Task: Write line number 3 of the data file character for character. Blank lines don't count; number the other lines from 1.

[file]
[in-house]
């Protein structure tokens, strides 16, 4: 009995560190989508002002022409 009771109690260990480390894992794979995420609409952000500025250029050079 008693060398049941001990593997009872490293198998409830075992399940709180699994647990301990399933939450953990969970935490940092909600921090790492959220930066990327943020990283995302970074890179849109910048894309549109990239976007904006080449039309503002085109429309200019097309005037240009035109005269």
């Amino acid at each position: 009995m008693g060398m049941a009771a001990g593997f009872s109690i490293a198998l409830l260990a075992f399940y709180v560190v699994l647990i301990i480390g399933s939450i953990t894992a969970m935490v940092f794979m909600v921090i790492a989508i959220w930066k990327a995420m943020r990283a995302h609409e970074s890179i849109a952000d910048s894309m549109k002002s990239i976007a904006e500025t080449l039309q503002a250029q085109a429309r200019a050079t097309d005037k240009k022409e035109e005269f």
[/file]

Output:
């Amino acid at each position: 009995m008693g060398m049941a009771a001990g593997f009872s109690i490293a198998l409830l260990a075992f399940y709180v560190v699994l647990i301990i480390g399933s939450i953990t894992a969970m935490v940092f794979m909600v921090i790492a989508i959220w930066k990327a995420m943020r990283a995302h609409e970074s890179i849109a952000d910048s894309m549109k002002s990239i976007a904006e500025t080449l039309q503002a250029q085109a429309r200019a050079t097309d005037k240009k022409e035109e005269f």